Filed under: meetings | Tags: ace, arts, England, ncvo, research, Scotland, vcs, volarts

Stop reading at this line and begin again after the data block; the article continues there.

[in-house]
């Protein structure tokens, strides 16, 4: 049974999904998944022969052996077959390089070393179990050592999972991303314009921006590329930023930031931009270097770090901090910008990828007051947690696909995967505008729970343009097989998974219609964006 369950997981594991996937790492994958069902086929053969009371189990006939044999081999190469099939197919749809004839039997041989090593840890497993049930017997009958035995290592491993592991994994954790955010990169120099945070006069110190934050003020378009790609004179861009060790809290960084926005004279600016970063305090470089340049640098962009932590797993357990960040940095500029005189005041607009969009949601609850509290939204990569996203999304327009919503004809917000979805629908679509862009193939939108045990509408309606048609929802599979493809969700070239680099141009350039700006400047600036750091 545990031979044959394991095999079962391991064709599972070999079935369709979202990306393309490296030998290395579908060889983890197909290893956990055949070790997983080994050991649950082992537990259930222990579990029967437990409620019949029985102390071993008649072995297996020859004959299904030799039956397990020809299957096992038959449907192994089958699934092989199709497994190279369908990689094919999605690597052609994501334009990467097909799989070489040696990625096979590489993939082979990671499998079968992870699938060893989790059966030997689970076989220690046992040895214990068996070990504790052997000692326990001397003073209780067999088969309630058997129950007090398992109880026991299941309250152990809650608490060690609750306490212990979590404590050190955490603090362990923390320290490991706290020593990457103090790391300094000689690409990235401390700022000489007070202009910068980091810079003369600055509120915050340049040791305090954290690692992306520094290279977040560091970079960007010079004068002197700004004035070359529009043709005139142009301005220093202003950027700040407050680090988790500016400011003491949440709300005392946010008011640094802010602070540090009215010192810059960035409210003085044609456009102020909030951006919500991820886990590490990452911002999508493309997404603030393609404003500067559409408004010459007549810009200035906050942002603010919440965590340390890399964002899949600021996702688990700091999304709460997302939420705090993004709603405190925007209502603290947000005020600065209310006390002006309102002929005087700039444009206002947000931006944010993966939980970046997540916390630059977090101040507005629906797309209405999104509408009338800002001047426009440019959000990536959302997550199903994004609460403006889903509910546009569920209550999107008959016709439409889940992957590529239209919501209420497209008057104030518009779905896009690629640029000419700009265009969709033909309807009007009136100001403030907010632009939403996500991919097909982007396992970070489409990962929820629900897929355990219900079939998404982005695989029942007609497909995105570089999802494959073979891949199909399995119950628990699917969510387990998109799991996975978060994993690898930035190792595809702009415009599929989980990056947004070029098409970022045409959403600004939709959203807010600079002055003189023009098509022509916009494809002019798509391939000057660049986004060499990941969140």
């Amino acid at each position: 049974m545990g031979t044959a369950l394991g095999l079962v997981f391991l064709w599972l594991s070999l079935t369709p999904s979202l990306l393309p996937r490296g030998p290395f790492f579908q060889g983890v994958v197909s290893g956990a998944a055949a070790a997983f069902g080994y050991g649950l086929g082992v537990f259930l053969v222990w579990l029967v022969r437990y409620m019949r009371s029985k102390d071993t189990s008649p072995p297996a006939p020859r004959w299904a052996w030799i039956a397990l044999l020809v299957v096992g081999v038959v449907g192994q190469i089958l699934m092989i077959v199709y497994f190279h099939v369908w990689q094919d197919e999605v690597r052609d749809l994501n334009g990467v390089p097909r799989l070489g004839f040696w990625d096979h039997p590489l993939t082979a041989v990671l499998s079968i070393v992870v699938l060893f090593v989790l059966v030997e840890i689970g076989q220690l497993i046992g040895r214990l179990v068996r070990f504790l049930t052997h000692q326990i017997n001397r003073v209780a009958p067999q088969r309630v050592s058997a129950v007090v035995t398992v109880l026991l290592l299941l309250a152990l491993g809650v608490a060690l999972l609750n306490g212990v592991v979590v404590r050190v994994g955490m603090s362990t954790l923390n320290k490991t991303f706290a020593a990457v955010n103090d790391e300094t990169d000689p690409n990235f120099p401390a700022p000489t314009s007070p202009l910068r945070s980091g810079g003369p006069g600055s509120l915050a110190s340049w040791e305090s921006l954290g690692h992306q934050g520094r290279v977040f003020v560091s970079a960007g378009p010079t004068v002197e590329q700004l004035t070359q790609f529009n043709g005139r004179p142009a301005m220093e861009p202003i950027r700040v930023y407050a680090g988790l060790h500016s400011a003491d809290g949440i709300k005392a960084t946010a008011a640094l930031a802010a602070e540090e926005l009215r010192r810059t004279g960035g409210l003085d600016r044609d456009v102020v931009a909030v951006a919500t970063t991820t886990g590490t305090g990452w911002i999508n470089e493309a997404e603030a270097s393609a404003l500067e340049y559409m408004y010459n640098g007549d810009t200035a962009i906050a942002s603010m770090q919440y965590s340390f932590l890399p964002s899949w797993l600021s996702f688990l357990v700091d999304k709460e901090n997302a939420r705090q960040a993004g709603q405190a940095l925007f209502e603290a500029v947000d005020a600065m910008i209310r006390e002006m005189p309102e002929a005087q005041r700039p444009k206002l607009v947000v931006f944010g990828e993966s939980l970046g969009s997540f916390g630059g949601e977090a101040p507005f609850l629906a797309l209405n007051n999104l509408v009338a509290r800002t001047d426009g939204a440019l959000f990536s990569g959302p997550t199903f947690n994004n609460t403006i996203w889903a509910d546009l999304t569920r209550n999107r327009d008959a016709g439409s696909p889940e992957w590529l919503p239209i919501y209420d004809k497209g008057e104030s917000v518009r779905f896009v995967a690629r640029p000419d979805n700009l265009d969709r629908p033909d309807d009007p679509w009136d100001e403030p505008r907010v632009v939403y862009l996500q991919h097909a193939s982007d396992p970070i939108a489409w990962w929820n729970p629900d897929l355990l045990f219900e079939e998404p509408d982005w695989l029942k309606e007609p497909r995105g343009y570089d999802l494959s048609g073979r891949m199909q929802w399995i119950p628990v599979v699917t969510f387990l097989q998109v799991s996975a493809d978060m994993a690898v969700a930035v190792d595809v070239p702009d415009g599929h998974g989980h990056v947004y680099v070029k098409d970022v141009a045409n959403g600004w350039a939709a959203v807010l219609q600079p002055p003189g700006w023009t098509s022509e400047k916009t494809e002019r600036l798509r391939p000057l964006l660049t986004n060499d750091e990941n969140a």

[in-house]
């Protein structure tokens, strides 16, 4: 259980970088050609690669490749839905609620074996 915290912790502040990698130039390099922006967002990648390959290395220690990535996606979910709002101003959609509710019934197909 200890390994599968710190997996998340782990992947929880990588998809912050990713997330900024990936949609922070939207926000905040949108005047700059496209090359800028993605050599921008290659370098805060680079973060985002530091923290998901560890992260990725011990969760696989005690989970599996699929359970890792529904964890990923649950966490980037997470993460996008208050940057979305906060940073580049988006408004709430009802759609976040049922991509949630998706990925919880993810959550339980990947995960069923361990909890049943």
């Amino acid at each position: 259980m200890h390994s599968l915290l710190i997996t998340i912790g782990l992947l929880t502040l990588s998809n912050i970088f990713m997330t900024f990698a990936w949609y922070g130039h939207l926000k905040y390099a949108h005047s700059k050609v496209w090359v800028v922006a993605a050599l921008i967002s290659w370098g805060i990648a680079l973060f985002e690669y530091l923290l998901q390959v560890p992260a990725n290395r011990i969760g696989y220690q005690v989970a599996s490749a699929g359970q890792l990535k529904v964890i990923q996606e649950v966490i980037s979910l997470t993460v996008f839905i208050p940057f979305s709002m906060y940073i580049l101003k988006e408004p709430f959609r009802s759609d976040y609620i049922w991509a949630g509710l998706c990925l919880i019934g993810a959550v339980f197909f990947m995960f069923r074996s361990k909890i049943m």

I was in London on Monday for a meeting of the partners in the Understanding Everyday Participation research project. This 5-year project is funded by the Arts and Humanities Research Council’s Connected Communities programme and by Creative Scotland. Understanding Everyday Participation is being run by a consortium of 7 academics at 4 universities with 2 professional researchers and a wide range of partner organisations, including Voluntary Arts. The project is looking at the relationship between participation and cultural value. Orthodox models of culture and the creative economy are based on a narrow definition of participation: one that captures engagement with traditional institutions such as museums and galleries but overlooks more informal activities such as community festivals and hobbies. This project is painting a broader picture of how people make their lives through culture and in particular how communities are formed and connected through participation. The project is undertaking detailed studies of 6 contrasting cultural ecosystems (in Manchester/Salford, Gateshead, Dartmoor, Peterborough, Eilean Siar/Stornoway and Aberdeen). Since we last met, the first round of resident interviews in Salford has been completed and the Aberdeen interviews have been started. We looked at some of the evidence gathered in Aberdeen and discussed the patterns demonstrated by mapping the membership of local clubs. The ethnographic study in Gateshead has also been completed and we had a fascinating presentation about the ‘facilitated participation’ of young people in care in Gateshead. We also looked at the mapping of cultural assets in Gateshead, including places of worship, playgrounds and pubs. This generated an interesting discussion around the question ‘does a place have a cultural signature?’. The Understanding Everyday Participation research project seems to grow more fascinating each time we meet. It still has quite a long way to go but I suspect the outcomes of this project are going to have a very significant impact for the work of Voluntary Arts.